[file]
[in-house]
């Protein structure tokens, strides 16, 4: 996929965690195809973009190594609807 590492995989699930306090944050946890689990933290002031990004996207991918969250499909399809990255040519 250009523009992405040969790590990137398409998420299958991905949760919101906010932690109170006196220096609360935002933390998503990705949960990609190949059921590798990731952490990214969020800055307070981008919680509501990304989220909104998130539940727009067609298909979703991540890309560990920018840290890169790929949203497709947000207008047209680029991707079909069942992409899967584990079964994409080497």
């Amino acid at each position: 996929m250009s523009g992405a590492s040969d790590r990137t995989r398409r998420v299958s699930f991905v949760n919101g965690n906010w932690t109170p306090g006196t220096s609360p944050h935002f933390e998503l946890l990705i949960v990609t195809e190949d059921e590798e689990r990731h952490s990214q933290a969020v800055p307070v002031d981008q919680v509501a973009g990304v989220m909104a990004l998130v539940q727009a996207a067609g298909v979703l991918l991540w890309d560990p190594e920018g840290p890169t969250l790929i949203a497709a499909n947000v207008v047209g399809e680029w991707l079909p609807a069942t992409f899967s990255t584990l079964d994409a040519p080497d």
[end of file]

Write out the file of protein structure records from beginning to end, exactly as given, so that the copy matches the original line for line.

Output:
[in-house]
């Protein structure tokens, strides 16, 4: 996929965690195809973009190594609807 590492995989699930306090944050946890689990933290002031990004996207991918969250499909399809990255040519 250009523009992405040969790590990137398409998420299958991905949760919101906010932690109170006196220096609360935002933390998503990705949960990609190949059921590798990731952490990214969020800055307070981008919680509501990304989220909104998130539940727009067609298909979703991540890309560990920018840290890169790929949203497709947000207008047209680029991707079909069942992409899967584990079964994409080497």
């Amino acid at each position: 996929m250009s523009g992405a590492s040969d790590r990137t995989r398409r998420v299958s699930f991905v949760n919101g965690n906010w932690t109170p306090g006196t220096s609360p944050h935002f933390e998503l946890l990705i949960v990609t195809e190949d059921e590798e689990r990731h952490s990214q933290a969020v800055p307070v002031d981008q919680v509501a973009g990304v989220m909104a990004l998130v539940q727009a996207a067609g298909v979703l991918l991540w890309d560990p190594e920018g840290p890169t969250l790929i949203a497709a499909n947000v207008v047209g399809e680029w991707l079909p609807a069942t992409f899967s990255t584990l079964d994409a040519p080497d």